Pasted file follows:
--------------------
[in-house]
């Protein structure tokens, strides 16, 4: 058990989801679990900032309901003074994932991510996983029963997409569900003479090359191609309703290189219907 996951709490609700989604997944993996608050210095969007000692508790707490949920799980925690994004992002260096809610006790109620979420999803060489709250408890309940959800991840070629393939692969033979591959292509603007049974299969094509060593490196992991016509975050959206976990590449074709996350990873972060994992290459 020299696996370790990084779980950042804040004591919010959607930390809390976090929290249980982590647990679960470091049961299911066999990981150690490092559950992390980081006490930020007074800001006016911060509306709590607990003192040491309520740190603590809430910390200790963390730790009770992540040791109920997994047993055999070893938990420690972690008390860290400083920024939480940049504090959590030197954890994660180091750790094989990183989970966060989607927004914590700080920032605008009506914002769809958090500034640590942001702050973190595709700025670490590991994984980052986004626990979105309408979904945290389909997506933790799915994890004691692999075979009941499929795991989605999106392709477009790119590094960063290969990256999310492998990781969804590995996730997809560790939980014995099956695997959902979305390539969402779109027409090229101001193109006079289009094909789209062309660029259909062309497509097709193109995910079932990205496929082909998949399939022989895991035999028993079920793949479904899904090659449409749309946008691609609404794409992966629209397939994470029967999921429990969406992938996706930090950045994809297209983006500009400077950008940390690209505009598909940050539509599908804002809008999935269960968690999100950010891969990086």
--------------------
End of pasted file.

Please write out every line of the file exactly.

[in-house]
């Protein structure tokens, strides 16, 4: 058990989801679990900032309901003074994932991510996983029963997409569900003479090359191609309703290189219907 996951709490609700989604997944993996608050210095969007000692508790707490949920799980925690994004992002260096809610006790109620979420999803060489709250408890309940959800991840070629393939692969033979591959292509603007049974299969094509060593490196992991016509975050959206976990590449074709996350990873972060994992290459 020299696996370790990084779980950042804040004591919010959607930390809390976090929290249980982590647990679960470091049961299911066999990981150690490092559950992390980081006490930020007074800001006016911060509306709590607990003192040491309520740190603590809430910390200790963390730790009770992540040791109920997994047993055999070893938990420690972690008390860290400083920024939480940049504090959590030197954890994660180091750790094989990183989970966060989607927004914590700080920032605008009506914002769809958090500034640590942001702050973190595709700025670490590991994984980052986004626990979105309408979904945290389909997506933790799915994890004691692999075979009941499929795991989605999106392709477009790119590094960063290969990256999310492998990781969804590995996730997809560790939980014995099956695997959902979305390539969402779109027409090229101001193109006079289009094909789209062309660029259909062309497509097709193109995910079932990205496929082909998949399939022989895991035999028993079920793949479904899904090659449409749309946008691609609404794409992966629209397939994470029967999921429990969406992938996706930090950045994809297209983006500009400077950008940390690209505009598909940050539509599908804002809008999935269960968690999100950010891969990086």